^ Proposals will be received at the fire commissioners’ office, Troy. N. Y., until August r for 2 000 feet of two and onehalf-inch cotton, rubber-lined fire hose. Samples required. Charles W. Peobles. clerk.

Chief Constructor Hichborn, of the U. S. navy, has called the attention of the board of bureau chiefs at Washington to the experience of vessels equipped with fireproof wood. It has been unnecessary to caulk or recaulk the decks of ships thus equipped, as wool treated in this manner does not shrink. Secretary Ling has ordered that the specification for the torpedo bo its and destroyers be interlined, so as to call for the fireprooing of all woodwork on board.

The funeral of Assistant Foreman James Magee, of engine company. No. 45. who was killed by the falling of a wall during the recent fire at the Potter oil cloth factory, Philadelphia Pa., took place from his residence 2610, near his old house. There were present representatives from every fire station >n city. Director Riter Chief Baxter, District Engineer Graham and Foreman Ellinger, of company 45.headed the column Of the six pallbearers, five were firemen and one was a member of the fire patrol Tne deceased body’s was dressed in fireman’s uniform, with the badge of the department on the breast. The floral emblems were many and artistic. The funeral services were conducted by Rev. G. Van Deurs, of Bethany Presbyterian church. The interment was in Mount Peace cemetery.

The woodwork of the auxiliary United States cruiser Yosemite round her coal bunkers has been completely burnt away, as the result of two fires when off San Juan, said to be started by wet coal and hot air, which caused combustion. The crew fought the first fire twenty hours, and checked it before it reached the magazines. It is likely the bunkers will now be steel lined.

Chief Qugley, of the fire department of Syracuse, N. Y., has ordered the captains of the different fire companies to drill their men in driving the hose wagons, driving and steering the trucks, and running the engines in case of emergency.

The brick barn of Christian Barth, in Pitt township, near Upper Sandusxy, Ohio has been burned, with contents and four horses. Loss. $4 000 ; insurance, $750.

Frazer. Minn., which apparently writes off fire protection as “no good,” has had eleven buildings—nearly all its businessportion—including bank, two hotels, and a large lumber office with a considerable amount of lumber burned. Loss, $22,000,

The Beach hotel at Galveston. Tex., located on the Gulf front, one of the leading summer and winter health resorts in the South, burned. The building is a total wreck and the loss is from $200,000 to $250,000. Defective electric light wiring is set down as the cause.

An asphalt explosion in the cellar of the hardware store of Jamesin & Sons, C.inton, Ill., caused a $12000 fire; fullyinsured. A very similar fire caused $5,000 loss in the paint and hardware store of George Otto. 838 Ogden avenue, Chicago, Ill.

The town of Pug wash, N. S., with a populitinn of some 1.200 people, his been completely wiped out by fire. Two hundred dwellings, five churches, twenty stores, tnree hotels, and s veral mills were destroyed. The flames, which started in a business block through the upsetting, to the alleged explosion, of a lamp, backed by a high wind, soon swept through the block and thence through the town. As nearly all the buildings were frame and there was neither fire department nor water supplv, nothing could be done to check the progress of the fire People had to fly for their lives without being able to save any of their property, an 1 some of the foreign shipping was more or less damaged. It is feared that several lives were lost. The insurance was very light, owing to the total lack of fire protection and water supply. Relief is being sent from all directions to the stricken inhabitants, who are encamped in the woods.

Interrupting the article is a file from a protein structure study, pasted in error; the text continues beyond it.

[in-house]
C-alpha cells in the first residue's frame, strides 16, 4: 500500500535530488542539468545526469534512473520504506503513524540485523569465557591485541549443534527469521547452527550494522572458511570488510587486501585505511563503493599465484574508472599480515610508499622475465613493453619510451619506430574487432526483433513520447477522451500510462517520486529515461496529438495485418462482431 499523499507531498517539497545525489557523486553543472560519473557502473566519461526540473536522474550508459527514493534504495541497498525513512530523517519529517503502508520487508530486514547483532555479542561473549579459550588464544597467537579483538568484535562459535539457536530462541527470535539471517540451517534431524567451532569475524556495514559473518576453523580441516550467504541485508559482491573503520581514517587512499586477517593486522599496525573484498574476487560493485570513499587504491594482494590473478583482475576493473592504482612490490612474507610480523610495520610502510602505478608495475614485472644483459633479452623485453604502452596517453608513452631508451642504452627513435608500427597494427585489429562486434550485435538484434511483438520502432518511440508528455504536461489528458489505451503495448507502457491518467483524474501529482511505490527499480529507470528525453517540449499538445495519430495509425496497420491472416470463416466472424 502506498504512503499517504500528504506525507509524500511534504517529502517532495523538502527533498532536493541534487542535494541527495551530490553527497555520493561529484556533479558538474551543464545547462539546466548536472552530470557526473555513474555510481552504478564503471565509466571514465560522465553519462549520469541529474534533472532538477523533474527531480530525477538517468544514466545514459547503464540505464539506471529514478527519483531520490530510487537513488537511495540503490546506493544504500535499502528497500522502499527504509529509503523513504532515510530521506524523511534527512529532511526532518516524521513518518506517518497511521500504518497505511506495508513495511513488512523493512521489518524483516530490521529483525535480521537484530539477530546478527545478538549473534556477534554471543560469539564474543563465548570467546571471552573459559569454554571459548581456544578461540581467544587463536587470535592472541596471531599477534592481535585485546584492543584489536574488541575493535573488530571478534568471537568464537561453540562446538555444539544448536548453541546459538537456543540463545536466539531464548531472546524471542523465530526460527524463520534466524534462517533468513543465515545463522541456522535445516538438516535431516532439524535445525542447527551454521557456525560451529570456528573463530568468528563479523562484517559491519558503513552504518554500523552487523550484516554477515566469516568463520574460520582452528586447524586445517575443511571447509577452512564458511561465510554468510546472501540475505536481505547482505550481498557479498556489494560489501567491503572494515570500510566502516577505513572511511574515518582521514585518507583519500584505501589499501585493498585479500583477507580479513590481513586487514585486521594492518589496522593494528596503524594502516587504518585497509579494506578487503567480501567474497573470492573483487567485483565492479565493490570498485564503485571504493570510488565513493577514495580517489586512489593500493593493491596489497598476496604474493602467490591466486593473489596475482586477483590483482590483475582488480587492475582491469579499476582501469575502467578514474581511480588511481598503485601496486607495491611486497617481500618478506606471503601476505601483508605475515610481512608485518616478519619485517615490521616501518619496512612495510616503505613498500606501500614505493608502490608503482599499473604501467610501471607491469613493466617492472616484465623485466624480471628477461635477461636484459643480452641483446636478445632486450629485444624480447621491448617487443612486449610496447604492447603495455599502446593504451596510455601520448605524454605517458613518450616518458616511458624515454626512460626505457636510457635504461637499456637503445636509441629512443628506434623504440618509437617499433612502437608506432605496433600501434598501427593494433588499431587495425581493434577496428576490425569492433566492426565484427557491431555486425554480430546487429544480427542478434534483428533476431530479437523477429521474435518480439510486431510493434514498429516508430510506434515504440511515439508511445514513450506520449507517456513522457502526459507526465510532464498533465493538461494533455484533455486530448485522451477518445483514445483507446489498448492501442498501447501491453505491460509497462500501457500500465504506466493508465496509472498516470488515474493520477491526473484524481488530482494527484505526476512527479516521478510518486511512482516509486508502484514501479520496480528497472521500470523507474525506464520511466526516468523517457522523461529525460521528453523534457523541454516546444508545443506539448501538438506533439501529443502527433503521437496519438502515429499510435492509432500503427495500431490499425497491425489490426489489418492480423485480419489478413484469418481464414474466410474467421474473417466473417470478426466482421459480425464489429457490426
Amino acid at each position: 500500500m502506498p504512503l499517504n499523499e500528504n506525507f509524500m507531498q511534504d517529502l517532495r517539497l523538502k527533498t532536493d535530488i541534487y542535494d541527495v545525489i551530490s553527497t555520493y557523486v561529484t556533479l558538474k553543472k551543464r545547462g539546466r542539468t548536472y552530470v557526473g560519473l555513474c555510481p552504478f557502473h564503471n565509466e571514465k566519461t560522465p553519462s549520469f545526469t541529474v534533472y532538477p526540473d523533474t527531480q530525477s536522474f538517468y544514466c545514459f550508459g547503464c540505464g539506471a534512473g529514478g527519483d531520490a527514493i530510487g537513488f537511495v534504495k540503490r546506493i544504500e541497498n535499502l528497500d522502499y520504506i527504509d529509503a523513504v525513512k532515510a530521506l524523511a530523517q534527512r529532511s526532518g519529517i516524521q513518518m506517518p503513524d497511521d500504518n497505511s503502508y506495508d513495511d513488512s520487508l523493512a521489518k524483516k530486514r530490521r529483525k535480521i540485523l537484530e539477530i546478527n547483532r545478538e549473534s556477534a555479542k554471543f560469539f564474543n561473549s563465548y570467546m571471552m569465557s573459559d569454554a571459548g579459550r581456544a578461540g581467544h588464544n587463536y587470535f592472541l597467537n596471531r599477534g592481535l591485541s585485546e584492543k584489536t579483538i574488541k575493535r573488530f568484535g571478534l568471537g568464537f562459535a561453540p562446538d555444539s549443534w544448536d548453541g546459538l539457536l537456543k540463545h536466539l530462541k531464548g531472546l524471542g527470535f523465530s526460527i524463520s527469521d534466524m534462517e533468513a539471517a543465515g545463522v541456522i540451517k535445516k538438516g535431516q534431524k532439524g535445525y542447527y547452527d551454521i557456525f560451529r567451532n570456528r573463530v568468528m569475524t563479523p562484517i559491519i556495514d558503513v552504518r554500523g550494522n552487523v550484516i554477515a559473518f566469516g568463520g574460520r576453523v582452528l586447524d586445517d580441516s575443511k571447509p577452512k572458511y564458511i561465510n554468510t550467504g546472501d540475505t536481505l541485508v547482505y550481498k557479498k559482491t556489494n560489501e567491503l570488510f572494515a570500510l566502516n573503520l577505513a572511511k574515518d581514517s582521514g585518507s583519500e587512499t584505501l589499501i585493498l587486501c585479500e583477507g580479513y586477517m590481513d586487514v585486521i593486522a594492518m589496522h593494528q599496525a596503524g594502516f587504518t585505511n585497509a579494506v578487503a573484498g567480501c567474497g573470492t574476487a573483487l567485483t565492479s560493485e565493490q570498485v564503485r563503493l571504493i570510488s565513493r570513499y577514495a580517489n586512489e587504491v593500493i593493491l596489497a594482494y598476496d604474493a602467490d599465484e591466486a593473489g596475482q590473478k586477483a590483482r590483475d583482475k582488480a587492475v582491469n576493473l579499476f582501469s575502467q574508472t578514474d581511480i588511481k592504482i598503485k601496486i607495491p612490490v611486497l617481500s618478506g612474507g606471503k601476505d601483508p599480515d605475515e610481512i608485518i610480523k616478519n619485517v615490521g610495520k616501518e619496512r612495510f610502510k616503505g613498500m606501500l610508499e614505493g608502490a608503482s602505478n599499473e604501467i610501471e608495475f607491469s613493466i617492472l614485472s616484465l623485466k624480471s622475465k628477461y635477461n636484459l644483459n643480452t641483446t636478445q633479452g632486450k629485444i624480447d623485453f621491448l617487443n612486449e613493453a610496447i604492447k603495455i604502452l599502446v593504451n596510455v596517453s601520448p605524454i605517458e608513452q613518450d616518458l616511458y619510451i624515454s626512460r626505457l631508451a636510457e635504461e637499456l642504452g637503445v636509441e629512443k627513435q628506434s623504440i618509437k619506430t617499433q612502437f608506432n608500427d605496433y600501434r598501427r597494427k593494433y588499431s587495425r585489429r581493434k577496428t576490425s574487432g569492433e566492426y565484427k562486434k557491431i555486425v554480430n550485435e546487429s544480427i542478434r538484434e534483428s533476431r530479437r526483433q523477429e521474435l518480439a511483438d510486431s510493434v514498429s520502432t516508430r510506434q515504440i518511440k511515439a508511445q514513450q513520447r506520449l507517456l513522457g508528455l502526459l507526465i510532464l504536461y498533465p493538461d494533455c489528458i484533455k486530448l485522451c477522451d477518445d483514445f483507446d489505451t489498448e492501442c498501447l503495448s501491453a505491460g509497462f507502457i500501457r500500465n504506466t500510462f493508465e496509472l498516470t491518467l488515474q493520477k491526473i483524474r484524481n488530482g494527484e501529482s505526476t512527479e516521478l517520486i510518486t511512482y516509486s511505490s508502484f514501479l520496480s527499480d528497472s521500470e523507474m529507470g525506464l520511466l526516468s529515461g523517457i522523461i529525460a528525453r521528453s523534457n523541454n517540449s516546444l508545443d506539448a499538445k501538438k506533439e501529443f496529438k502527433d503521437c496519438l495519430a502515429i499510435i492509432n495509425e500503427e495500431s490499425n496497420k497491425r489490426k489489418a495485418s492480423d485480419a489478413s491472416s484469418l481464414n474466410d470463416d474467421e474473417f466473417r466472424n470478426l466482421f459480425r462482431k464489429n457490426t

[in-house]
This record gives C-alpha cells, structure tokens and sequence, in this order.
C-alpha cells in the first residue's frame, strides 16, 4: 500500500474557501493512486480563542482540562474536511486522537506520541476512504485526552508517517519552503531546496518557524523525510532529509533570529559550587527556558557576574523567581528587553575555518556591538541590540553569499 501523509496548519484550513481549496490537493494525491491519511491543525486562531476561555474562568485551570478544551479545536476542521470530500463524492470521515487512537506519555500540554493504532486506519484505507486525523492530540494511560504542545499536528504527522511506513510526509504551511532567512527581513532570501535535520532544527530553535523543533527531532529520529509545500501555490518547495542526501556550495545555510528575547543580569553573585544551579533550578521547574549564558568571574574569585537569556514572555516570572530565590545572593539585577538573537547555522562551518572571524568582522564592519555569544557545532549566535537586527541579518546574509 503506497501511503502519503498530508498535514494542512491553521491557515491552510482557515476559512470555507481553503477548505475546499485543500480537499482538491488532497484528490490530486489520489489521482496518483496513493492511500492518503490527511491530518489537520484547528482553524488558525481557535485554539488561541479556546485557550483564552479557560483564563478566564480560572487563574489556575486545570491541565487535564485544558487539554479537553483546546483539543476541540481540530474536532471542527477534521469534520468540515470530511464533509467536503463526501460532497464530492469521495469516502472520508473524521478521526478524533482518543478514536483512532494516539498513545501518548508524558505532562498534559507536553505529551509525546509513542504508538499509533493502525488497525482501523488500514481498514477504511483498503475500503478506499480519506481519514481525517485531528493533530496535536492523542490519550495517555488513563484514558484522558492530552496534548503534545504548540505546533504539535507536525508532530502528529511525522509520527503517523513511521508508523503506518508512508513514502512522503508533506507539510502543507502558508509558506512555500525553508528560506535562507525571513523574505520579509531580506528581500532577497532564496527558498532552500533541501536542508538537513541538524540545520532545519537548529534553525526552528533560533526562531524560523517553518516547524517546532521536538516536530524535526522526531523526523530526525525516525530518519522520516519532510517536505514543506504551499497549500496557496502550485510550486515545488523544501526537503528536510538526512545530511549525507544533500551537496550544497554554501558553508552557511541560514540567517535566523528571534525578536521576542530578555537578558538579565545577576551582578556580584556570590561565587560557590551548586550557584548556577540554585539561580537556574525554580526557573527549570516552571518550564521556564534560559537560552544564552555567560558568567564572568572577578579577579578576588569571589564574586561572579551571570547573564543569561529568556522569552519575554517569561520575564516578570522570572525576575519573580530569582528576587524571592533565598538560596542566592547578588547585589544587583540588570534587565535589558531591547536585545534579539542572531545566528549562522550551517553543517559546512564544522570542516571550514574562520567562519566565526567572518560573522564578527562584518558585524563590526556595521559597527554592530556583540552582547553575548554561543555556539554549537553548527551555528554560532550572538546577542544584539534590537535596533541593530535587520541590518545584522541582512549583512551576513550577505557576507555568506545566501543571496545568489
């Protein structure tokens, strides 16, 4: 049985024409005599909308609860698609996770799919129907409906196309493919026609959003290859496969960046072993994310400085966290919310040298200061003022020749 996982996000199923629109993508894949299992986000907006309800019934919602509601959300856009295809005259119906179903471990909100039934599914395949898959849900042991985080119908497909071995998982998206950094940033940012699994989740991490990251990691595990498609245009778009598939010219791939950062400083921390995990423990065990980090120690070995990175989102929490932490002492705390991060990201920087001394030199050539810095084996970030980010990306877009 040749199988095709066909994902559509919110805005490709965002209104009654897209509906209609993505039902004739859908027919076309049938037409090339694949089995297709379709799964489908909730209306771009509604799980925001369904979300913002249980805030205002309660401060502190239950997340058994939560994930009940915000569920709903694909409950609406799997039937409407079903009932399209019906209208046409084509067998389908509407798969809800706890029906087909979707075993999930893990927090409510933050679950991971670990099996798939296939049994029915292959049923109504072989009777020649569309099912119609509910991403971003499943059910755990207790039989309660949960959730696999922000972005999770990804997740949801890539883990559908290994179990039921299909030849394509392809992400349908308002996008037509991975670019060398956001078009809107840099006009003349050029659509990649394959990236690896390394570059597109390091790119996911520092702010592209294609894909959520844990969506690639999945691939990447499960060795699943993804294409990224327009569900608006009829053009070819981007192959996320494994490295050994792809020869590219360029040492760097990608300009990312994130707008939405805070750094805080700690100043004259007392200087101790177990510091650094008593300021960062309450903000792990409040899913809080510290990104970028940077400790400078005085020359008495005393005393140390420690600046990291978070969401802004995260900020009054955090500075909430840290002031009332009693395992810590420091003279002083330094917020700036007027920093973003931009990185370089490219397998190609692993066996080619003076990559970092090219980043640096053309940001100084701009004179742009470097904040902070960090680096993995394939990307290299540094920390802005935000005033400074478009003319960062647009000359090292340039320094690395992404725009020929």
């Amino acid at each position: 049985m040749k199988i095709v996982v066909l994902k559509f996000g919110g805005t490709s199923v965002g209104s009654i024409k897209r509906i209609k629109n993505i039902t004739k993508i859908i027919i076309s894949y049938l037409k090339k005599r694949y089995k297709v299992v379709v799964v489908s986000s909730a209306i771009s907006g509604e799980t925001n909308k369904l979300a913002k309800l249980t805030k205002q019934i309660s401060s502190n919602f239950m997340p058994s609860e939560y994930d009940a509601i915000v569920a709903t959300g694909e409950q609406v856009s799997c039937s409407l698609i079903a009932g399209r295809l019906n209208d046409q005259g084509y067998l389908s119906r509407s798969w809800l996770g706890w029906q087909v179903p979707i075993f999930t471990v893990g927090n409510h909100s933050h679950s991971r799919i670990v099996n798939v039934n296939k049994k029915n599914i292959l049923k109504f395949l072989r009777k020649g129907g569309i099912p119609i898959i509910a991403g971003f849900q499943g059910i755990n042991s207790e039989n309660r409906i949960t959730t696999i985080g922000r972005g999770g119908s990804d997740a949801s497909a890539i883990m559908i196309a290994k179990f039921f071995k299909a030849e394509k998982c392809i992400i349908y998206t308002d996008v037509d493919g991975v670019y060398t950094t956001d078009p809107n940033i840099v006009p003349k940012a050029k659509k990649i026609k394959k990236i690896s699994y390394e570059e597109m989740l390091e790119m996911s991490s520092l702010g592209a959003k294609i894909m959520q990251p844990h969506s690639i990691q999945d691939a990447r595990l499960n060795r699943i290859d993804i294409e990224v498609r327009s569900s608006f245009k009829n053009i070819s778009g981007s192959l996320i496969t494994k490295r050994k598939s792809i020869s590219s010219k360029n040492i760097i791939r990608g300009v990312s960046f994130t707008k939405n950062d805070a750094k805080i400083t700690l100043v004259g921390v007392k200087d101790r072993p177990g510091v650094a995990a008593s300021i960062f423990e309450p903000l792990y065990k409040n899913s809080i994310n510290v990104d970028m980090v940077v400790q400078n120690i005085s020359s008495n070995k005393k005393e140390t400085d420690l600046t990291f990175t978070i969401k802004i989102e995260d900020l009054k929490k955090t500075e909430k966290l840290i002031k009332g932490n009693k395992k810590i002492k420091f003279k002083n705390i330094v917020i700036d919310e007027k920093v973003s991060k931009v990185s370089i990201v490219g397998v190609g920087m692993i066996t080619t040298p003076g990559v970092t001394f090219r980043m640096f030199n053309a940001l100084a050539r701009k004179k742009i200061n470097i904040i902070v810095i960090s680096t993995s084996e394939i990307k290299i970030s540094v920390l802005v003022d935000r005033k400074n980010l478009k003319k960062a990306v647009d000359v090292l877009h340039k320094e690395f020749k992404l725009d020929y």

The fire brigades at the seaports in Spain are being constantly drilled so as to be prepared to deal with burning houses should commodore Watson’s fleet bombard the cities.

At Shreveport, La., the brick building occupied by the Hicks Company, wholesale grocers, and the furniture store of J. A. Stephenson were burned. The Citizens Cooperative Telephone Company also suffered heavy damage. Hicks & Company alone lost $45 000.

Burglars raided the store of H. II. Muster at Northumberland, Pa., and afterwards set fire to the builiing. Loss heavy and only half insured.

The fire commissioners of Quincy. Ill, have selected plansior th: new No. 4 engine house to be located at the intersection >f Delaware and O.iio streets.

The fire commissioners of Troy. N. Y., will receive bids until August 1 for 2,000 feet of two and one half-inch of cotton, rubber lined fire hose. Samples required. Charles W. Peoble, clerk.

Proposals were received by the fire commissioners of Du luth, Minn., July 29, for 4,000 feet of two and one-half-inch fire hose.

Star City, a small village near Winnimac, Ind. has had its businsss portion burned. Loss. $8,oco; no fire protection.

Pumping station of the Wabash road, burned at Crocker, Ind.

An incendiary burned the stables and dwelling house of M. N. Henderson’s Red Cross stock farm just outside the city limits of Waterloo, la.

Incendiary tramps set fire to an ice house close to the saw mill of David McAllistsr, at Reading, Pa. The ice house and saw mill, a grist mill, an adjoining building, and a distillery were destroyed.

A group of barns belonging to two farmers burned at Bigelow, N. Y. Loss. $10,000; insurance, $5 000. Cause set down variously to tramps, lightning, and spontaneous com ustion— not, of course, to any such a thing as carelessness.

A big fite is raging in the Black Diamond mine of the Haddock Coal Company, at Luzerne Borough, Pa. A large force of men are at work fighting the fire, but their progress i? slow on account of the large amounr of gas which is ignited by th fire as fast as it accumulates.